I've noticed a few pieces of good news starting to peek through, though still a lot of bad news out there. It makes me think about an interesting book I read, called Anatomy of the Bear. It's published by CLSA and looks at the four worst bear markets of the 20th century, this one not included. What I like about the book is that it doesn't hit you with all kinds of vague pronouncements and conjecture as to when "the cycle has turned". It's pretty fact-based, simply recounting what happened step by step, piecing together the story from old news clippings. It provides a reader with news in chronological order both leading up to and following market bottoms.
This means that the book is a useful read even if in the end you don't agree with the author on some points. Nevertheless, of all the information and analysis provided, I found the most interesting to be the author's conclusion that for each of the four bear markets analyzed, market bottoms did not come when bad news was at its peak. This sort of proves false the maxim that it's the best time to buy when things look the worst. The interesting thing that the author found is that actually, for the four bear markets analyzed, what marked a market bottom was when good news was increasing, yet was being still being heavily discounted by the market. So just as bad news can get heavily discounted and ignored towards peaks, the author shows how market bottoms can be when good news in regards to signs of a turnaround is already out there, but most simply don't believe it yet or just ignore it after being shell-shocked by the bear market.
Now, the full week’s data are in, and it is looking certain at least that the credit markets are more open than they have been for at least a year and investor appetite is allowing for multibillion-dollar deals. Last week, companies raised $152.6 billion by selling debt to investors. That is the highest volume since the first full week of 2008, when volume was $176.3 billion, according to Thomson Reuters data.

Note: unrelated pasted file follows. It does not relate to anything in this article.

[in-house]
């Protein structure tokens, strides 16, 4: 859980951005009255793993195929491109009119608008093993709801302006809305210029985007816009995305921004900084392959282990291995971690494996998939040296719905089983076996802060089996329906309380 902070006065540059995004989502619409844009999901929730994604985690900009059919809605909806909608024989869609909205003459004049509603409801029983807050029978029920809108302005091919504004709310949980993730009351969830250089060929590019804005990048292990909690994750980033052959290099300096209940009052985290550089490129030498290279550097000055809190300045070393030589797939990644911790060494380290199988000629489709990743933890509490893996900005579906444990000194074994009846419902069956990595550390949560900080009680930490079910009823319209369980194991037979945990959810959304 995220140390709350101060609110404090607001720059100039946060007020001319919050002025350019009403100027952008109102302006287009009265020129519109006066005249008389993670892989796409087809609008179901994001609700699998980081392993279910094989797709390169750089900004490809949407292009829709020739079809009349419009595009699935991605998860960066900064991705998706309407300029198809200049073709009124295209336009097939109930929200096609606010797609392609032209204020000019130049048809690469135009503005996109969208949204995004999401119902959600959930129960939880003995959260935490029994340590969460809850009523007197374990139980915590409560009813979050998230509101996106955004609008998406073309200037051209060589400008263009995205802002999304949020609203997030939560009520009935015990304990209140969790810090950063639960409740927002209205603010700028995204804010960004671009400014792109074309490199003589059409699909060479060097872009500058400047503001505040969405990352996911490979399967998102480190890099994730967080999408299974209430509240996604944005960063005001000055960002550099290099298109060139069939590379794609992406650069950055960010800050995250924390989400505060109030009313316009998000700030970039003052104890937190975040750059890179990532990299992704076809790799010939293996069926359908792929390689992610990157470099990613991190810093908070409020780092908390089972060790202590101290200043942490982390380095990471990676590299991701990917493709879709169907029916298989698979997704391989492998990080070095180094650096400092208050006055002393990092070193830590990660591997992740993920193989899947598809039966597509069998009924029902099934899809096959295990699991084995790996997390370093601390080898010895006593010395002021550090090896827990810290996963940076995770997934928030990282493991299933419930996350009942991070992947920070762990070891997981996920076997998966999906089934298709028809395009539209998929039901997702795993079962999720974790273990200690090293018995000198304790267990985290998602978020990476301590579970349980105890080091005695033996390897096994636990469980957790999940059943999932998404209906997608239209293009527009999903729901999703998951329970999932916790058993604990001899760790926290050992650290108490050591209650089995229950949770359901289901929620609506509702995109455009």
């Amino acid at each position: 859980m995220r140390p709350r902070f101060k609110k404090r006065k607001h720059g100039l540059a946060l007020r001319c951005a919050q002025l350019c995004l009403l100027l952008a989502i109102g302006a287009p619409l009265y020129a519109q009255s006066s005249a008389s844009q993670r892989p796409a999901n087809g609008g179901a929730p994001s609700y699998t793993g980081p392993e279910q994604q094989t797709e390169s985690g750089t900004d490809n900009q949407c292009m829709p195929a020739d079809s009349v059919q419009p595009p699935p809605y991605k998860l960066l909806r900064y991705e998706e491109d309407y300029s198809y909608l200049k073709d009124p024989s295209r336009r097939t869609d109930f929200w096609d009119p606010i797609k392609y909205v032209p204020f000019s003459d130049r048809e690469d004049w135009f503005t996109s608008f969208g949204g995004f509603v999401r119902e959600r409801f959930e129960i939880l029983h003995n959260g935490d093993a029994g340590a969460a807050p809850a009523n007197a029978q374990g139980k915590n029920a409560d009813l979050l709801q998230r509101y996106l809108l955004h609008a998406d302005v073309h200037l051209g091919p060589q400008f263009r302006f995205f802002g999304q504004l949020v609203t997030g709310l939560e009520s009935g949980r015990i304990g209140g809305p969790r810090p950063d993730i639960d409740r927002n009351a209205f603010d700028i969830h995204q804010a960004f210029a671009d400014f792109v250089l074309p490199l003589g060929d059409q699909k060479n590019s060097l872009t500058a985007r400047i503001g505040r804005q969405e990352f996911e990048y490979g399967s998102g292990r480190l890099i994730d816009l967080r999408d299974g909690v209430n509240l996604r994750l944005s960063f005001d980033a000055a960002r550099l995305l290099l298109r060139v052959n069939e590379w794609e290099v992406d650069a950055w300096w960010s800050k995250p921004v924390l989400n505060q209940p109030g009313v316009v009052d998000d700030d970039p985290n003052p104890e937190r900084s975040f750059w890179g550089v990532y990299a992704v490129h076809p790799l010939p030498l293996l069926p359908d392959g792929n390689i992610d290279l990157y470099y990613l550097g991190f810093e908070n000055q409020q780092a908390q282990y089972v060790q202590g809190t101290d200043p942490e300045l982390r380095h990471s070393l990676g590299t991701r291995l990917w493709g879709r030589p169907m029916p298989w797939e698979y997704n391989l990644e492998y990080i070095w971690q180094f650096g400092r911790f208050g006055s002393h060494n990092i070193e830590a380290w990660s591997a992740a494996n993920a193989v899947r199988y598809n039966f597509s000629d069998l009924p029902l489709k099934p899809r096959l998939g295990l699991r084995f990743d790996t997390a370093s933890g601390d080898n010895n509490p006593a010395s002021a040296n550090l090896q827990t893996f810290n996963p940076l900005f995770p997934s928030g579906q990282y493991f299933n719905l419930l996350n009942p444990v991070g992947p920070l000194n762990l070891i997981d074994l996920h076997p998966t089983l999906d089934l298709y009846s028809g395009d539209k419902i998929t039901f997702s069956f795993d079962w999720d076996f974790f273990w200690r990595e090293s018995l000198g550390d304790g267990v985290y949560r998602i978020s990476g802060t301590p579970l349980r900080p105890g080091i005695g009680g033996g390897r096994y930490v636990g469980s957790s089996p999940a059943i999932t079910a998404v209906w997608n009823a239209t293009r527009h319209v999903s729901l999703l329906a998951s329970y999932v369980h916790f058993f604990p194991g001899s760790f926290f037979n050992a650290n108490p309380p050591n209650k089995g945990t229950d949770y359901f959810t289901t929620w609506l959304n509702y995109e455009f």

It is a sign that investor nervousness has dispelled considerably since the near-total shutdown of the summer and fall, when bond investors were reeling from the unexpected collapse of Lehman Brothers Holdings and were reluctant to deploy their cash.
Now, big deals are packing the market. Of the 105 debt offerings last week, more than one-third, or 37, were bigger than $1 billion, according to Thomson Reuters.
Report from an auto consultancy saying auto sales could bottom in 2009:
The Northville, Mich., firm projected 2009 global sales would fall about 8 percent to 56.8 million units. However, CSM forecast 2010 sales would rise nearly 7 percent to 60.8 million units.
CSM said it expects 2009 sales in the U.S. to hit a 27-year low of 11.5 million, then rebound to 13.6 million in 2010.